The following post was written by Ascend Executive Career Coach, Joan Runnheim-Olson:

Searching for a job can be challenging during good times and that challenge can be compounded during uncertain times. Today with the triple health threat of Covid, the flu, and RSV combined with rising inflation and a potential recession, you may find yourself fearing for your health, both physical and financial. While some companies may put a freeze on hiring with the current unstable economy, others will need to fill positions as necessary. Feeling fearful, uncertainly can cause job-seekers to “freeze” and halt their job search.

 Fear is a Primal Survival Mechanism

The purpose of fear is to keep us safe. Our reaction to fear is the same whether it’s a physical threat (such as a bear chasing us) or an emotional threat, such as the fear of not landing a job. The fear feels real and can prevent us from working toward achieving our goals. If you’re in a job search, you may be thinking, “Why bother, no one’s hiring now.” On the other hand, if everyone is thinking that, why not take the time to ramp up your efforts so that when companies do start hiring, you’re ahead of the curve. Let’s explore what happens in the brain when you’re feeling fearful and discover some neuro-tips to overcome that fear.

What Happens in the Brain with Fear?

When you are feeling fear, your sympathetic nervous system is activated and causes your amygdala, located below the hippocampus, to initiate a Fight, Flight or Freeze response. When in the Fight/Flight/Freeze mode, blood rushes from your prefrontal cortex (the logical part of the brain) to your arms and legs and your thinking goes out the window. The stress hormone, cortisol increases. Blood flow to your brain decreases, your immune system becomes compromised, and optimism disappears. You don’t feel a sense of safety, satisfaction, or connection.

You are most effective when your parasympathetic nervous system is activated which results in a calm response. In this state, you experience an increase in the feel-good neurochemicals: dopamine, oxytocin, and serotonin. This is when you feel a sense of safety, satisfaction, and connection. Your needs feel met, your body and brain default to its resting state allowing them to repair and refuel. You recover from stress easily and your problem-solving ability goes up. Your health improves and you become more resilient. In this state, you are feeling positive and more apt to take action.

 Neuro-tips for Overcoming Fear

Limit your time watching the news about negativity and its impact and limit your time talking about it. It’s important to keep informed, however, don’t focus on it 24/7. Activate the parasympathetic nervous system, calming your amygdala using these neuro-tips:

  • Practice gratitude – Write down 3 things that you’re grateful for every day for 30 days. Expressing gratitude can get you out of your head, boost your happiness and increase your effectiveness, according to life coach and author, Mel Robbins. Gratitude boosts the neurotransmitter dopamine which is vital for both physical and mental well-being. Gratitude also boosts serotonin, the feel-good hormone and neurotransmitter. Can’t think of anything to feel grateful for? Just the act of searching for something to feel grateful for produces the result.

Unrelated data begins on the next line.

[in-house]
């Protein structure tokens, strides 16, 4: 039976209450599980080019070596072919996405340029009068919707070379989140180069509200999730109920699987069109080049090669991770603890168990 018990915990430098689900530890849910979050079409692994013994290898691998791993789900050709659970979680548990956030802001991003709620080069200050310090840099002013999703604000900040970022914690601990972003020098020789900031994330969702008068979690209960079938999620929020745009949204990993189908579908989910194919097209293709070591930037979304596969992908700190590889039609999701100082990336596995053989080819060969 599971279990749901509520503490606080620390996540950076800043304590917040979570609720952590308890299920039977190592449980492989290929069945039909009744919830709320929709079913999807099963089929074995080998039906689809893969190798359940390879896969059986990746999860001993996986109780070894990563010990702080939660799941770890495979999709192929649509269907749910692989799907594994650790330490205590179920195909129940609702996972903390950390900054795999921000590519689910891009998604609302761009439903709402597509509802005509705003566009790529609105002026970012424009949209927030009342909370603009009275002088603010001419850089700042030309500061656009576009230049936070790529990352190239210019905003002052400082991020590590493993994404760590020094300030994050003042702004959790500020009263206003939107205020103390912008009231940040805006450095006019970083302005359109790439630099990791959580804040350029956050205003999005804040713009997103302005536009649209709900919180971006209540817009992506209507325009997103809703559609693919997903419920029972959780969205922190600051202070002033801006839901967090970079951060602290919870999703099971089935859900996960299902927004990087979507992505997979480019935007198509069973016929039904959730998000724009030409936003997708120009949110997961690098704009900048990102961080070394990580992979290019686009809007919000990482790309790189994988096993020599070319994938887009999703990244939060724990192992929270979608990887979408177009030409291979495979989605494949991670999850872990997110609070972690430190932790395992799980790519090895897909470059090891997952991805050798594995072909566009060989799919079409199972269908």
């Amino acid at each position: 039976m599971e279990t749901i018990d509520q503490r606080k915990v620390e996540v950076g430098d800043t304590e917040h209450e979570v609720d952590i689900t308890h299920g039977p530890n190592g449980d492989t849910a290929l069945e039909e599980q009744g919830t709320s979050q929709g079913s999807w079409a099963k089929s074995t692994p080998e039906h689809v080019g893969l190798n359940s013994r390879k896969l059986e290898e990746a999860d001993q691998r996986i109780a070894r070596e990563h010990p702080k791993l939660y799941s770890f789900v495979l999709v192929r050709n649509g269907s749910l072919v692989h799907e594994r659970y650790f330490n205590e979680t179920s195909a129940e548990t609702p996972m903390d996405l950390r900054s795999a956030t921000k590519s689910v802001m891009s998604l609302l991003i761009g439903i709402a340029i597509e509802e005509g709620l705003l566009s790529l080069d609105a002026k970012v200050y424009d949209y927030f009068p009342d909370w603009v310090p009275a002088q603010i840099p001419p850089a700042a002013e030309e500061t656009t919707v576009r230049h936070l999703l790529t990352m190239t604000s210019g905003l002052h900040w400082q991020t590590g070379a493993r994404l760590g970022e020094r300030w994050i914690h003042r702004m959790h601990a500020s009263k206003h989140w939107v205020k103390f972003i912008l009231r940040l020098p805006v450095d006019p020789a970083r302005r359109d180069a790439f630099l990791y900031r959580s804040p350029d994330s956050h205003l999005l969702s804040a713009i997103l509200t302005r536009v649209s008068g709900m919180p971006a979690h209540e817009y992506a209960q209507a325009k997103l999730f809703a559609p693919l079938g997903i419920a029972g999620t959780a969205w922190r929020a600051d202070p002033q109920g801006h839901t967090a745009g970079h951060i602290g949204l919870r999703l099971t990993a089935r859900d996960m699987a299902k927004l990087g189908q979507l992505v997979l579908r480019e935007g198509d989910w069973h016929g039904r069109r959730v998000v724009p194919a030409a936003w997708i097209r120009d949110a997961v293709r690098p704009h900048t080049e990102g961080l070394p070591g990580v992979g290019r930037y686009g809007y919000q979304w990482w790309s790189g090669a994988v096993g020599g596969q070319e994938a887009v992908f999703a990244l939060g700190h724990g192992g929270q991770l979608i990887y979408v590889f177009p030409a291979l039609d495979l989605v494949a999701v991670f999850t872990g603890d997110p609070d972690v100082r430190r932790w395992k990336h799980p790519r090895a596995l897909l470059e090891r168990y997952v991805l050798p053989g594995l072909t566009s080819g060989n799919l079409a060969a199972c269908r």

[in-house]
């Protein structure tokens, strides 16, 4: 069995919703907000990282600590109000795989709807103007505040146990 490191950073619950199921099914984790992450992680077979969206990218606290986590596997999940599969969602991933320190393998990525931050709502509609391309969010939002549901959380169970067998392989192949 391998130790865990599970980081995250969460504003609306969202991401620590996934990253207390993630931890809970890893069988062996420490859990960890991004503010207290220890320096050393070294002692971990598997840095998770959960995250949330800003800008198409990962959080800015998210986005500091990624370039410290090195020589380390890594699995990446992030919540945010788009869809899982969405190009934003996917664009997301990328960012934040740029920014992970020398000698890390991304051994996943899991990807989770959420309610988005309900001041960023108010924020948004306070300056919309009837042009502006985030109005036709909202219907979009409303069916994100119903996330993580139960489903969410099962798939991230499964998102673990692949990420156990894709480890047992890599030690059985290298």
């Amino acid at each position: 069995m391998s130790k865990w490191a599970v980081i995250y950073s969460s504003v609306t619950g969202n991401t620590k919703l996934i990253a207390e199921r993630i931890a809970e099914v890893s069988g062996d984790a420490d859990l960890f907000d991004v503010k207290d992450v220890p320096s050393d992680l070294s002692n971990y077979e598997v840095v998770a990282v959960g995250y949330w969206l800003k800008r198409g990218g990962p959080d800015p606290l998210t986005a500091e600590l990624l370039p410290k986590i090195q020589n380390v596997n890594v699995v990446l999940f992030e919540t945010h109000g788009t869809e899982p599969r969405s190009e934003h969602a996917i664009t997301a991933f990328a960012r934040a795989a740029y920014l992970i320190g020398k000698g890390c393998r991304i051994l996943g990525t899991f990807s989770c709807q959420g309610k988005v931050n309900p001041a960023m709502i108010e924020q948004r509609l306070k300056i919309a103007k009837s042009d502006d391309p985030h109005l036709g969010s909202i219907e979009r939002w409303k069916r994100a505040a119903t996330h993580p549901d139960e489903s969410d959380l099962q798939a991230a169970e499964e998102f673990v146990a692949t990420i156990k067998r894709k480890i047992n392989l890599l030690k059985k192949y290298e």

• Catch your negative thinking – Be thoughtful about what you think about throughout the day because you’re laying down neural wiring or strengthening neural pathways. Another technique when you catch yourself thinking negatively resulting in fear is Mel Robbins’, “5 Second Rule.” Simply count backward 5-4-3-2-1 to stop the amygdala from hijacking and kick your prefrontal cortex into action.
  • Practice mindfulness – One way to practice mindfulness is to recognize when fear arises. Observe the feeling of it in your body. Describe verbally what you are feeling. Notice how the awareness which contains fear is really never fearful. Keep separating from the fear with your awareness and allow the fear to pass like a cloud.

A few other tips to reduce fear includes: calling up a friend or practicing yoga or tai chi. These activities will release the neurotransmitter oxytocin which decreases feelings of fear.

Final Step – Take Control!

While you can’t control everything in your life, you can control how you react and act during uncertain times. If companies slow down or freeze their hiring, it’s important that you don’t stop your job search. Become familiar with Zoom, Microsoft Teams, Google Meet and other video apps for potential interviews. Take time to identify your target companies and make connections within each using LinkedIn. Consider learning a new skill relevant to your job target or earn a certification. Today there are so many classes offered online that you don’t need to leave home to do it. Online volunteer opportunities exist and can help you gain a new skill or keep your skills sharp.

Joan Runnheim-Olson is an Executive Career Coach for Ascend Career and Life Strategies LLC. She has been a career transition and coaching expert for more than 20 years and has been dedicated to her life’s work and passion of helping individuals gain clarity, confidence, focus, and momentum to achieve career success. Through her energy, optimism, and expert career acumen, she inspires others to set and achieve their desired career goals and provides them with a linear, real-world action plan for getting results. 

Want to schedule a meeting with Joan? You can do so here